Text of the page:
17-23 June 2016 #813

Coming soon the tibet train

China’s railway arrives in Kerung in 4 years, Nepal should get its border infrastructure in place by then
Om Astha Rai

Over the hump: Trucks navigate the treacherous road on the Nepali side of the border in Rasuwa.

China’s Qinghai-Tibet railway may not boast a bullet train, but the tracks are being laid down at breakneck speed and will be at the Nepal border in Rasuwa by 2020. On the Nepal side the highway and facilities are rudimentary, and the government hopes to upgrade the highway and construct a dry port.

Work on establishing new transport connectivity between Nepal and China is the result of two disasters: the earthquake that damaged the Kodari border link, and the Indian blockade that woke up politicians in Kathmandu to the need to have an alternative trade access route.

China has already extended the world’s highest railway line from Golmud to Lhasa to Xigatse, and plans to bring it down to Kerung, which is only 25 km north of the Rasuwa Gadi border (see map). Last month, a freight train made the 2,500 km journey from Lanzhou in central China to Xigatse with 86 containers bound for Nepal. The containers were later transported to Kerung and on to Kathmandu by road.

At the moment, the contrast between the two sides of the border could not be more stark. While there is an imposing seven-storey block on the Chinese side of the Bhote Kosi River, there are only blue tin huts in Nepal.  

Not to be outdone, the Department of Urban Development and Building Construction (DUDBC) has issued a tender notice to also build a seven-storey block to house the customs, immigration, quarantine and other offices.

Trucks waiting for customs clearance at Timure of Rasuwa, where China is helping Nepal build a dry port.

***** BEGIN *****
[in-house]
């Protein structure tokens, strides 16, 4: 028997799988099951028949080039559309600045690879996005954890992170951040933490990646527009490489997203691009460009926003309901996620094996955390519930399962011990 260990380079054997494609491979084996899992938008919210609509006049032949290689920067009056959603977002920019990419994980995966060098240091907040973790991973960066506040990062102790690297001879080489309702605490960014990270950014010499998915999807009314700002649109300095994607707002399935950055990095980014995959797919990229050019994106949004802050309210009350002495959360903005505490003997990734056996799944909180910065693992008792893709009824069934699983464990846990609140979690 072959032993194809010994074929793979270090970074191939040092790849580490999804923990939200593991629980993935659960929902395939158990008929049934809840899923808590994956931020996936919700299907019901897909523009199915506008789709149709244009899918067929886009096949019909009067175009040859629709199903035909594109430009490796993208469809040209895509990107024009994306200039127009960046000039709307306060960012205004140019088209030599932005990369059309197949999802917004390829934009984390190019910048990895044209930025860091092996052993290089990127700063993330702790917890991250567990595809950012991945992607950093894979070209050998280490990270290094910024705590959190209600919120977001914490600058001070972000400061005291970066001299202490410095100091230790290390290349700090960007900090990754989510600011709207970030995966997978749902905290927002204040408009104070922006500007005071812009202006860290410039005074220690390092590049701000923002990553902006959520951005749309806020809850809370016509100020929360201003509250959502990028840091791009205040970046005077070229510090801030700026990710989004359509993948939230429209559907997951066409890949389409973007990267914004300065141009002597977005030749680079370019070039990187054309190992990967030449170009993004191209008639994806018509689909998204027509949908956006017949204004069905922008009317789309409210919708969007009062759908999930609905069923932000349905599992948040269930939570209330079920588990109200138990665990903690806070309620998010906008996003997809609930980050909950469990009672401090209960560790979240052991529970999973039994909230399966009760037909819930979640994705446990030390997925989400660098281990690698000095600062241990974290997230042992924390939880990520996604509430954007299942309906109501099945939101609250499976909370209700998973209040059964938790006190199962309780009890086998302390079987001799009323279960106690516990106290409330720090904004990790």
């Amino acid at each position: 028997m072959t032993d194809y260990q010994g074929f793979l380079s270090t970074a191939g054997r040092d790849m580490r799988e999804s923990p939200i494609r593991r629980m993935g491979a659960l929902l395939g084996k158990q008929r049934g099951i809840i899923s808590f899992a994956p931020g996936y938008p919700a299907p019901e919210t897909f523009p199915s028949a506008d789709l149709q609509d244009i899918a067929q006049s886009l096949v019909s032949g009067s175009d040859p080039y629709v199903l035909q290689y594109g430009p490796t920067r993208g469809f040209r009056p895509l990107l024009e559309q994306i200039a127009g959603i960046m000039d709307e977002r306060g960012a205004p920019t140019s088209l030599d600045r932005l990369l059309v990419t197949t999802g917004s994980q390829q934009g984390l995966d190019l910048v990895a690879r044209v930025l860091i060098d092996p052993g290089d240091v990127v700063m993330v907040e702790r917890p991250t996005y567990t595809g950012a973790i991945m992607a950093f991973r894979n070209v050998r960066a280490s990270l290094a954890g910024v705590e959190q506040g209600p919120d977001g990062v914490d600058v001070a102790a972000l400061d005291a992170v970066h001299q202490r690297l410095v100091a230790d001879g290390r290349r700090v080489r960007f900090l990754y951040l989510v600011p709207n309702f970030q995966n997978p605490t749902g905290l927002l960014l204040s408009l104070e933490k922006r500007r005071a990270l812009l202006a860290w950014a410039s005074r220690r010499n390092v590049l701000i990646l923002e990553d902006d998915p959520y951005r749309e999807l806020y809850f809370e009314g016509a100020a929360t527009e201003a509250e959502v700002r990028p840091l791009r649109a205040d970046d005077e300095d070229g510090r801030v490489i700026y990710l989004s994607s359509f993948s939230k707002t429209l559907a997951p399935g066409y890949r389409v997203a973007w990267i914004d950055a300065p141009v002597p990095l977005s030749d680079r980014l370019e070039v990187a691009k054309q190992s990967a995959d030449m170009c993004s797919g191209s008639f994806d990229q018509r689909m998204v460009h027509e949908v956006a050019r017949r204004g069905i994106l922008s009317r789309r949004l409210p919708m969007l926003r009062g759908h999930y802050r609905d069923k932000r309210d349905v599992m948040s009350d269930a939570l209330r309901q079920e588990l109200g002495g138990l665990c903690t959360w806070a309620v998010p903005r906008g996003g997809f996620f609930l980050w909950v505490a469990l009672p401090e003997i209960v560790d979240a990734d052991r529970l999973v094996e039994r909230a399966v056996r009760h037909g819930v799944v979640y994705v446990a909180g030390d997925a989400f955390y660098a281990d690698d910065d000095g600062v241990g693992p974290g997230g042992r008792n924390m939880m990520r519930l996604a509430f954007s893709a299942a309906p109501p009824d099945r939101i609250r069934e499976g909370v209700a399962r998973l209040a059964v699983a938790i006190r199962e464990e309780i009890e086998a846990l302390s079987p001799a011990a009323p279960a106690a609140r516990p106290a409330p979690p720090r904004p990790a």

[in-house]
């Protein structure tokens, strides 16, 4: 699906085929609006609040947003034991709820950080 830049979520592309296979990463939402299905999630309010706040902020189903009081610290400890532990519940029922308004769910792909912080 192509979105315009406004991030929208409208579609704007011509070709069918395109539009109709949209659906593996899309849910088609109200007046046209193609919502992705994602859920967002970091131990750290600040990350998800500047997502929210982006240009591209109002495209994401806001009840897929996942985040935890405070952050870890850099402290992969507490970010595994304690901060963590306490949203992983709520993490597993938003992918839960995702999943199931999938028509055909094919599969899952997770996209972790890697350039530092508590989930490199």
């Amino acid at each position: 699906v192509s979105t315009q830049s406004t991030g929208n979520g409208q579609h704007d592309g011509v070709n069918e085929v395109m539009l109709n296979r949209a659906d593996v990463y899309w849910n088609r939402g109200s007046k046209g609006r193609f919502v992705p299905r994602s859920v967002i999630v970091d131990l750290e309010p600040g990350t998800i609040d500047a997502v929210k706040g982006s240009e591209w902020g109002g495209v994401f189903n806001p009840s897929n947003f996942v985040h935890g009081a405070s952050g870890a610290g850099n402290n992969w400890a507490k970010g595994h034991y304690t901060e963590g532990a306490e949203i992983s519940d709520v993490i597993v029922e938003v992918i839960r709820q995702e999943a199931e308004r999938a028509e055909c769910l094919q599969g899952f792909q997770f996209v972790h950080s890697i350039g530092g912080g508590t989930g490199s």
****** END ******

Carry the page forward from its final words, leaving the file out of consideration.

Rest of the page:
“We want to be ready when the Chinese rail arrives in Kerung. When the Kathmandu-Rasuwa Gadi road is expanded, the volume of trade through this border point will escalate and we will need a high-end integrated border checkpoint, so this building is for the future,” says Surya Prasad Sedai, Director of the Department of Customs.

The highway linking Galchhi on the Prithvi Highway to the Rasuwa border is also being upgraded. The Nepal Army is already working to widen the 18 km dirt track from Mailung to Syabrubesi, the Department of Roads is upgrading the 45 km Galchhi-Mailung section, and the Chinese are getting ready to fix the last 17 km stretch from Syabrubesi to the border.   “If an Environmental Impact Assessment is conducted in time and the necessary budget is allocated, we will open this track within two years,” says Major Sanjay KC who is in charge of the Nepal Army’s road taskforce. “We are confident it can be completed by the time the train arrives in Kerung.”

The alignment of the Mailung-Syabrubesi track was to follow the right bank of the Bhote Kosi, but was shifted because there are four hydropower projects coming up on the river, including the 216MW Upper Trisuli-1 and the 60MW Trisuli-3A. The projects will all benefit from the infrastructure upgrades.

Pics: Sylvia Chang/ China Daily Asia Weekly
Tents for earthquake survivors in Jilong just across the border in China .

The construction of the new customs-immigration-quarantine office is expected to cost more than Rs 850 million and to be finished by 2019. This building is coming up at the exact spot where last April’s earthquake set off a huge rockfall and buried the customs office, killing four persons.   “The mountain is still unstable so we are constructing a concrete buttress to protect the new building, which will be safe from rockfalls and landslides,” explained DUDBC engineer Macha Kaji Maharjan.

After the earthquake, the Rasuwa Gadi-Kerung check-point was closed for more than six months. Not only had the earthquake damaged the customs office but the road to Trisuli was blocked as a result of landslides. The earthquake also obstructed the Kodari checkpoint, which was at that time the busiest road crossing between Nepal and China.